Picturesque movement

Picturesque movement

A reaction to the Classical Revival Style architecture that included irregularly planned landscapes, follies, grottos, and asymmetrical buildings, mostly in the Italianate style.

Picturesque Movement

A movement established by a group of architects from about 1840 to 1900, particularly in Europe, wedded to the concept that architectural ideals should look away from formal Classical architecture and instead should embrace the romanticized past. The term “Picturesque” is not indicative of a particular architectural style, but is suggestive of a number of styles or modes of architecture that were related to the romanticized past, including: Exotic Revival, Gothic Revival, Italianate style, Queen Anne style, Richardsonian Romanesque style, Second Empire style, Stick style, Swiss Cottage architecture.
References in periodicals archive ?
Apart from severely damaging the views south from long sections of the Pumlumon ridge their proposed development site also lies alongside the infant Wye, a river often linked to the C18th Picturesque Movement.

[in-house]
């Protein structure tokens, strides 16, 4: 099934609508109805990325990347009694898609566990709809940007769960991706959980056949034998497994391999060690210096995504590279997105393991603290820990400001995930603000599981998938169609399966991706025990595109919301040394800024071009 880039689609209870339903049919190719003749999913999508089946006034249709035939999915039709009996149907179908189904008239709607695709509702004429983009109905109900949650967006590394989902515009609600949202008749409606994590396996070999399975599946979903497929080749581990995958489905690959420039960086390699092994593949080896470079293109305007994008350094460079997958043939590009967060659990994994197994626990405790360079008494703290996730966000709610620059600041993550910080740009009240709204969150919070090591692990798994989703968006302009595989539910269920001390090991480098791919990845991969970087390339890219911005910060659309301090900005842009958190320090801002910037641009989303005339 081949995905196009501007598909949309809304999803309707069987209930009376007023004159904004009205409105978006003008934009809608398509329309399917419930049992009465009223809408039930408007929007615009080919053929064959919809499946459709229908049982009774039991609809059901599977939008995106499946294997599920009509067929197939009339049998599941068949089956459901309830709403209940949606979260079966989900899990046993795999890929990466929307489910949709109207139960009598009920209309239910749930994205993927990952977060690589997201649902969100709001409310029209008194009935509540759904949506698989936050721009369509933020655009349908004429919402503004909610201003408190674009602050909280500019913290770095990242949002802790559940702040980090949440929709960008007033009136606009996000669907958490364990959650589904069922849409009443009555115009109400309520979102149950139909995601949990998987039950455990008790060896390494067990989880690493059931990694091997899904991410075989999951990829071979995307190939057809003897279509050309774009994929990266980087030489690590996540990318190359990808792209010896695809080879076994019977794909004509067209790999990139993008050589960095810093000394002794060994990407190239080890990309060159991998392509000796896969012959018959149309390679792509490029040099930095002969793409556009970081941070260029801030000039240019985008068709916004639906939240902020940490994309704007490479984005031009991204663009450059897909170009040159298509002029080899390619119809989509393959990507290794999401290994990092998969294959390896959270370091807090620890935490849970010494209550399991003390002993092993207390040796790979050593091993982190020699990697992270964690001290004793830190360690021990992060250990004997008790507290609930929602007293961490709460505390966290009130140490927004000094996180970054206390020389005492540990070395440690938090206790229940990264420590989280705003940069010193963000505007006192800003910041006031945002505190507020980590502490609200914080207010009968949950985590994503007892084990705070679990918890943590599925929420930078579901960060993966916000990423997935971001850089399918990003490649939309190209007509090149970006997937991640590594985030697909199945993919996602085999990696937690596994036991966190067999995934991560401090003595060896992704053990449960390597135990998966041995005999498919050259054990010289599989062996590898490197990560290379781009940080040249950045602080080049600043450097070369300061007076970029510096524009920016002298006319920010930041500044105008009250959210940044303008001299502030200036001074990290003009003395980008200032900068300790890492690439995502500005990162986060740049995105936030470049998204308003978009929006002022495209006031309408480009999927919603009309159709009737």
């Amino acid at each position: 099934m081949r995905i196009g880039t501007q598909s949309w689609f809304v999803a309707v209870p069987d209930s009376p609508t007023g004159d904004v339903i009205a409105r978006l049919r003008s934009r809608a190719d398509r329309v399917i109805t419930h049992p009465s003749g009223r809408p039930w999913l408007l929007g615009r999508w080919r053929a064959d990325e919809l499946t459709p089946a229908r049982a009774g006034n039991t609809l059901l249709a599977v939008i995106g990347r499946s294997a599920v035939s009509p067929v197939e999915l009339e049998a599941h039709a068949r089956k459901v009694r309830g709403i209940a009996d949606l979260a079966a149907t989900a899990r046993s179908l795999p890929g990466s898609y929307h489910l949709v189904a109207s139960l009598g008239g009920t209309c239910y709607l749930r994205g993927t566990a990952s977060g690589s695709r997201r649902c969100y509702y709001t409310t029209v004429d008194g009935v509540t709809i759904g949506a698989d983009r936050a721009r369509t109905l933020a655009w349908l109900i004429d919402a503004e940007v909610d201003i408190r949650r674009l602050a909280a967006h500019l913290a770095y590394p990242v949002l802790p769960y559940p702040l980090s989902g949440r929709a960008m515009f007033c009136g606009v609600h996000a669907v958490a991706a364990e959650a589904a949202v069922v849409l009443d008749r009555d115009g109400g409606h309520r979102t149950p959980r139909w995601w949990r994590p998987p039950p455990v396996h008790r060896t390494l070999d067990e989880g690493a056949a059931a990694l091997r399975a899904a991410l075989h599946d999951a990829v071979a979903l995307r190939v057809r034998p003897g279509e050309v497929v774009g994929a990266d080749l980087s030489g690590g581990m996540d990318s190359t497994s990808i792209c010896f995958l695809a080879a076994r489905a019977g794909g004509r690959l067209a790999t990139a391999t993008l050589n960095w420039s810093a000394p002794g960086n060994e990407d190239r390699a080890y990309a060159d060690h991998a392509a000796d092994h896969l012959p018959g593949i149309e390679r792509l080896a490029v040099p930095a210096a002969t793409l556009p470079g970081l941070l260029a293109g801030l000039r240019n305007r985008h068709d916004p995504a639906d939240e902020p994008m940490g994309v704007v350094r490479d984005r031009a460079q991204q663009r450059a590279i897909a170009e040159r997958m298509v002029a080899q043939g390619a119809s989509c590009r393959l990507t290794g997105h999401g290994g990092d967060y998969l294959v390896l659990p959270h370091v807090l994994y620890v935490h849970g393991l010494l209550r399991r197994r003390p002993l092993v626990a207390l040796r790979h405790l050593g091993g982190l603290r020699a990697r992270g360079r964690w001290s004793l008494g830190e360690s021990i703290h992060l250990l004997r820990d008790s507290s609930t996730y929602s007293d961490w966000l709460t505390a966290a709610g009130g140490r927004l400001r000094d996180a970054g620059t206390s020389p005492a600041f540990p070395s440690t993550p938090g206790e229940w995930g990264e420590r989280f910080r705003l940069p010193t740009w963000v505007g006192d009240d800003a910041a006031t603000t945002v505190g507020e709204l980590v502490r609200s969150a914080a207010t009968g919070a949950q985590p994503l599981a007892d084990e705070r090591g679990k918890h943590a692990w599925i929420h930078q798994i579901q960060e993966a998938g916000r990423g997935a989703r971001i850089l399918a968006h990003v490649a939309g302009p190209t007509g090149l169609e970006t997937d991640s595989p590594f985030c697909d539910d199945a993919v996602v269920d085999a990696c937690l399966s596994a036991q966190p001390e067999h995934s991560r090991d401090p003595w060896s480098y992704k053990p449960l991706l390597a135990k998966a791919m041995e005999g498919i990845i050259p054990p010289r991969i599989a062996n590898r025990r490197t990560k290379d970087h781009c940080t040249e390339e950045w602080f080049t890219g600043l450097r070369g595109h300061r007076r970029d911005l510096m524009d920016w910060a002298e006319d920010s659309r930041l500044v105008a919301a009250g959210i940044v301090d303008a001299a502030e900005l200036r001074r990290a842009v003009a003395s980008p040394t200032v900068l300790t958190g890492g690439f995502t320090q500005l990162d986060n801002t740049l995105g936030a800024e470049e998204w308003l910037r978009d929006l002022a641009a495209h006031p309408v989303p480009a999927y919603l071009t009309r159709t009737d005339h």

The fifth and most picturesque movement is "Dream of a Witches' Sabbath.
The first major tour undertaken by William Gilpin, the leading theorist of the picturesque movement, was along the Wye Valley, giving rise in 1782 to Observations on the River Wye .
Ann Bermingham describes the picturesque movement as an "imaginative appropriation of the countryside by a class already responsible for its territorial appropriation" (Bermingham 72).
The boat trips were organised to allow the followers of the picturesque movement to enjoy the Wye's dramatic scenery and the remains of Tintern Abbey.
Isenstadt shows how the design of small houses became part of the architectural repertoire through the picturesque movement and particularly J.
Others who came to Wales during the picturesque movement were the English romantic painter Joseph Turner and the poet Felicia Hemans.
Hill is one of those people who sees modernism as being a development of the picturesque movement of the early nineteenth century, and as such is some kind of bastard son of the Ecole des Beaux-Arts when going through one of its romantic phases.